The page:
In my last article, I asked, “Are we approaching Hispanic Social Media all wrong?” Has 40+ years of Hispanic advertising based on language, demographics, and culture led us astray in the age of social media? My thesis was, and continues to be, that marketers need to move beyond language, demographics and culture if they hope to be effective in using social media to engage Hispanics. I introduced the topic of psychographics (e.g., tapping into digital psychographic communities) and the possibility that this might be an effective starting point when it comes to reaching Hispanics in social media.

More importantly, I promised an attempt at the billion-dollar question of how marketers could successfully utilize social media to reach Hispanics. In anticipation of an answer, we need to start with the right research and approach. In an article I wrote last September, I noted that “our industry needs more robust qualitative research and behavioral models … to smartly ‘go to market’ with Hispanics in social media.” I think personas might just be the right framework.

Personas are user archetypes that help guide decisions about product features, navigation, interactions and visual design. Since their introduction in the late ’90s, they have grown in use from being a tool used mostly in the software industry to becoming a central planning tool within the Web and digital advertising community. Personas, in their traditional form, are synthesized from ethnographic research with real people and then summarized in one- to two-page descriptions that include behavior patterns, skills, attitudes and environment combined with a few fictional personal details to bring the personas to life.

I think personas provide an effective tool that can be evolved to include psychographic data (among other types of qualitative research) to help brands effectively navigate the Hispanic social media waters. It is for that reason that our team undertook what we are calling the Hispanic Persona Project.

The Hispanic Persona Project is a primary research effort aimed at creating personas that represent the U.S. Hispanic Internet population. The project methodology consisted of over 60 ethnographic interviews with Hispanics across acculturation levels, geographies, and nationalities. Understanding the inherent complexities of clustering 30 million diverse Hispanics into four to five personas, our goal was to introduce a new framework to guide Hispanic marketing across the POEM (Paid, Owned, Earned Media) spectrum. We also wanted to start a robust discussion about new market research and planning tools to use in a world of over 50 million Hispanics, more than half of whom are U.S. born.

We will be unveiling the results of the Hispanic Personas Project during a live, interactive session at the 2011 Hispanicize Conference in Los Angeles. In addition to publishing a report with the Hispanic Personas at Hispanicize, we will be providing attendees with a unique opportunity to interact with the personas, via an interactive panel of live consumers representing each of the Hispanic personas.

In advance of unveiling of the formal research, I can share information on three of the Hispanic Personas we have created:

Super User Social Techie Moderates
Innovators Always connected for social purposes Tech-savvy but not a super user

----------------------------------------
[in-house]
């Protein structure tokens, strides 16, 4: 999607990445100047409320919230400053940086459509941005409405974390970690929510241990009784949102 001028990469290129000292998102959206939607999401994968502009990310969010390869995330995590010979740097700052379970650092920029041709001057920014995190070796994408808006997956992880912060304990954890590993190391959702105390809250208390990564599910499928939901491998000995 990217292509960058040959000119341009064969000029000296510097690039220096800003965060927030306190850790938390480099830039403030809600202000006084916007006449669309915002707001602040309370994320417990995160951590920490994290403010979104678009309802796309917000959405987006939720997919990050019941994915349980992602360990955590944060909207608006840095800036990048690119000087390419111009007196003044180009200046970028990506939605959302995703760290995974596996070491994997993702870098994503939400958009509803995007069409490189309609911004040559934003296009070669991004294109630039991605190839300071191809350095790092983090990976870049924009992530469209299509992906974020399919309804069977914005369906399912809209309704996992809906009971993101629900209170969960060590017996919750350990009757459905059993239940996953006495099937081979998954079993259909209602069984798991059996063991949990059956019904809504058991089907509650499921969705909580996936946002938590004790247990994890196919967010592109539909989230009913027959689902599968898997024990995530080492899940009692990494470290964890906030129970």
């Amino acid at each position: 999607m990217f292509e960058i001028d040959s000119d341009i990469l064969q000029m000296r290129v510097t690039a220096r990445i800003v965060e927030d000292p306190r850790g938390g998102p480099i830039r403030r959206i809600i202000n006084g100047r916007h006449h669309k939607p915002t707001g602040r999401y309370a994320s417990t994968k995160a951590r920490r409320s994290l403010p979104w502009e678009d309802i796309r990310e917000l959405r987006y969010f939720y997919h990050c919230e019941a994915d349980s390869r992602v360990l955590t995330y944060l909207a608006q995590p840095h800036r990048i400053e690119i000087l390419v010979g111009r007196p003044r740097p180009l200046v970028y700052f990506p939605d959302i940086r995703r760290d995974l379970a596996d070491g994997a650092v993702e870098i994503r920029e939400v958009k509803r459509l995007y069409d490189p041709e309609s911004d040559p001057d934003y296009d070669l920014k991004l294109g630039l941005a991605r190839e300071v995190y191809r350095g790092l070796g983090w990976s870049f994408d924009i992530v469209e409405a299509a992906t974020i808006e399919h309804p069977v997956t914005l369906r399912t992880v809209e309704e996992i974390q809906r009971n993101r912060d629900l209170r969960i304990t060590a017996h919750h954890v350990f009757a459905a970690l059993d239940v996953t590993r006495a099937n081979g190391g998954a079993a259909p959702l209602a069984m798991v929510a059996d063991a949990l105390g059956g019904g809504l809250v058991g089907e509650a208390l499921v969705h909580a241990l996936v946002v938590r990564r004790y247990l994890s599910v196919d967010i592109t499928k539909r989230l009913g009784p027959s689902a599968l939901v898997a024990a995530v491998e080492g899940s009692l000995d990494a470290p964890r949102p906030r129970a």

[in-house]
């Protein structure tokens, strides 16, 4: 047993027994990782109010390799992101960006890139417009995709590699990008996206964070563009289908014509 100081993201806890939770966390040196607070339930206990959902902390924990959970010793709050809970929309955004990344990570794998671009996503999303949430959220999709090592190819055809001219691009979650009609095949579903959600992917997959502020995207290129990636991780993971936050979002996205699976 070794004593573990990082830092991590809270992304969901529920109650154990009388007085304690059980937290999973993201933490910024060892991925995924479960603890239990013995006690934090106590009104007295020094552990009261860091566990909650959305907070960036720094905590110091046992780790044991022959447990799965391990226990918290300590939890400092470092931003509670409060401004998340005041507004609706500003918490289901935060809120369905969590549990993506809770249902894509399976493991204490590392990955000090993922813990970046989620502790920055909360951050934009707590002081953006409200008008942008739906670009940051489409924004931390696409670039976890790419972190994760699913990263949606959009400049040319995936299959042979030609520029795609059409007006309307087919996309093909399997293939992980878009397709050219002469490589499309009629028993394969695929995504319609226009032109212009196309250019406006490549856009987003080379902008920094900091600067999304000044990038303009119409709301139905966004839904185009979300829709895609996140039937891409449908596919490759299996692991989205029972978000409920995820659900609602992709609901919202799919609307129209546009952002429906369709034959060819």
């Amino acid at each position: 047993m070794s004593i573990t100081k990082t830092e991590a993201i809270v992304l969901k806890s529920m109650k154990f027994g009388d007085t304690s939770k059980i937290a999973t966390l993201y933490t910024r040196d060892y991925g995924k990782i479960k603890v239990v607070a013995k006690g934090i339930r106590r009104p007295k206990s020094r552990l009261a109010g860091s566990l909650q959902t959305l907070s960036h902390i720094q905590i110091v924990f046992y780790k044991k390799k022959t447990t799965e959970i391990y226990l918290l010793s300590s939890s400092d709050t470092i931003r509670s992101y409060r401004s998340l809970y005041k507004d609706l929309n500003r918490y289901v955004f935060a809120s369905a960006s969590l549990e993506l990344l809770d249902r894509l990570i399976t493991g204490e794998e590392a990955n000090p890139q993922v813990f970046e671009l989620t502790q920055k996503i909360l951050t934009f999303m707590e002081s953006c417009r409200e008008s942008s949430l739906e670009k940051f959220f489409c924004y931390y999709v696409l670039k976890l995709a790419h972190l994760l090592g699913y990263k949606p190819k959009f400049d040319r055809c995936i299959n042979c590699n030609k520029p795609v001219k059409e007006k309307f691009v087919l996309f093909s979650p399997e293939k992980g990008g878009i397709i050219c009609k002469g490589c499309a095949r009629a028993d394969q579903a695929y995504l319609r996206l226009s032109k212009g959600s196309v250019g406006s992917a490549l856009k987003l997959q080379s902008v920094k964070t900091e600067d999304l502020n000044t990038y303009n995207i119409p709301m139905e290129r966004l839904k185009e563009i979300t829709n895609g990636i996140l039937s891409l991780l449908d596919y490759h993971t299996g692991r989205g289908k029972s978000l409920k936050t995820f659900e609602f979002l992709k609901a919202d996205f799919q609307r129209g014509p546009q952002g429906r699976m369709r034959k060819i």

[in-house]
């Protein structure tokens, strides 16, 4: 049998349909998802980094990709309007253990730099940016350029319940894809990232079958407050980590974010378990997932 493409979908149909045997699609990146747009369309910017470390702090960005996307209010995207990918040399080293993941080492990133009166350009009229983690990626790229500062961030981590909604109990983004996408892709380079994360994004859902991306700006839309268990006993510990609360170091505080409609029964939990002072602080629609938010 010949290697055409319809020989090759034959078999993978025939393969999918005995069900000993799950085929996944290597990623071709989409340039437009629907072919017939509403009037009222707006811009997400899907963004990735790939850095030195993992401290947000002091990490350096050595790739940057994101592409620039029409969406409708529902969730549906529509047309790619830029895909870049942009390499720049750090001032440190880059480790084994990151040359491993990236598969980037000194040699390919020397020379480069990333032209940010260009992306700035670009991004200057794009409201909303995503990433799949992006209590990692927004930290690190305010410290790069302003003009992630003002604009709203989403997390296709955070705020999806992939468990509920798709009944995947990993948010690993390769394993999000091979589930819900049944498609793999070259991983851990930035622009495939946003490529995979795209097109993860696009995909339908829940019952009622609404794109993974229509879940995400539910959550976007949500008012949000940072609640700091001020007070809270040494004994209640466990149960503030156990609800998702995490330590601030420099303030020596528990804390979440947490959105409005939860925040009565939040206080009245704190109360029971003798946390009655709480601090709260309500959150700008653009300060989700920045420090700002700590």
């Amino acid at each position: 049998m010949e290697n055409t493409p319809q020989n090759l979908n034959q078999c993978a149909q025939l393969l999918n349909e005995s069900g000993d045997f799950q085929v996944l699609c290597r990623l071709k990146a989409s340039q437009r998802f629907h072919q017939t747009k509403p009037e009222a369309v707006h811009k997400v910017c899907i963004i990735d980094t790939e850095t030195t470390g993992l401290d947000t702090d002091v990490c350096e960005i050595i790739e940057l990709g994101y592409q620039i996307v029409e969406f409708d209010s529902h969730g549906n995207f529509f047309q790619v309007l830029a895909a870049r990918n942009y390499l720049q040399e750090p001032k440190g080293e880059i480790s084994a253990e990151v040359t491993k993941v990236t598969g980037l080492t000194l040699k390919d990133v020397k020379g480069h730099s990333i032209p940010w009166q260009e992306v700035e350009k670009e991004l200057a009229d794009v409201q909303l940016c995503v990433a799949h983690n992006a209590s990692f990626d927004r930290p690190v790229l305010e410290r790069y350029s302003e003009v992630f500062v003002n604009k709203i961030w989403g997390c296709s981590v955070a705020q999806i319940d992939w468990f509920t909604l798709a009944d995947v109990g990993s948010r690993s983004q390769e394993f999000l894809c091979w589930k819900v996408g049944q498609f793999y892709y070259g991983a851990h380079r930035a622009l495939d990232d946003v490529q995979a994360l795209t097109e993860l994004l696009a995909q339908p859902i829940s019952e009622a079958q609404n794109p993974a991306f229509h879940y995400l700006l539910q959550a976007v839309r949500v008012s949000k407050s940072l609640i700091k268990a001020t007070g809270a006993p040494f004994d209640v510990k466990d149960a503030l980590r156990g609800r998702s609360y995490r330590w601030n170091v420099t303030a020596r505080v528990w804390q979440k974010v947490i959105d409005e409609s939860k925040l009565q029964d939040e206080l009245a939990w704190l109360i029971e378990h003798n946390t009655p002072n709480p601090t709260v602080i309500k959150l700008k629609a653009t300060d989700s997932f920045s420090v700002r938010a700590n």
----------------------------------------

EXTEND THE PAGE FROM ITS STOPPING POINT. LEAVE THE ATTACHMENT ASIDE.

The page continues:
Do everything online “Heavy social user” doing it because everyone else is Uses tech on an as-needed basis
Early adopters of new
media and technology
Always the first to respond to social posts Uses Facebook as a tool to stay connected to people
Teach others
about technology
Smartphone always at their side Doesn’t use Twitter
Heavy mobile usage Texts more than they talk Uses mobile for talking, not
text or Web
Always connected Use social media to “observe”
and track people and friends
Goes online to access news
and stay connected to their roots
Being online is their main source of entertainment Occasionally shops or downloads music online

As you can see from these high level personas, they focus on digital behavior and mindsets, not demographics. While personas have historically been used only to plan digital “experiences” in owned platforms — such as Websites, kiosks or apps — they clearly provide important texture to plan earned media initiatives, particularly in interactive and two-way social environments.

Finally, I’ll leave you with some interesting topline results from our research:

  • U.S. Hispanics are heavy social media users — almost all of interviewees noted that the first thing they do when they go online is check email and Facebook — very often from mobile devices.
  • “The young teaching the old” — younger Hispanic “super users” are teaching the late adopters how to use new technology and introducing them to new digital trends.
  • Evolution from old social media platforms to new ones — U.S. Hispanics have migrated from Hi5 and MySpace into Facebook. The only people who are still on MySpace are artists and musicians.
  • Online Advertising — Interviewees mentioned they are likely to click on online ads if they are relevant to their interests or contextually relevant, particularly hyper-targeted Facebook ads.
  • Mobile Internet — most interviewees had smartphones. Those who do not have one are considering buying one.

In my last installment of this three-part discussion, we’ll take the final results of the Hispanic Persona Project and talk about applying them in the real world of Hispanic social media.

SOURCE MediaPost/Jose Villa

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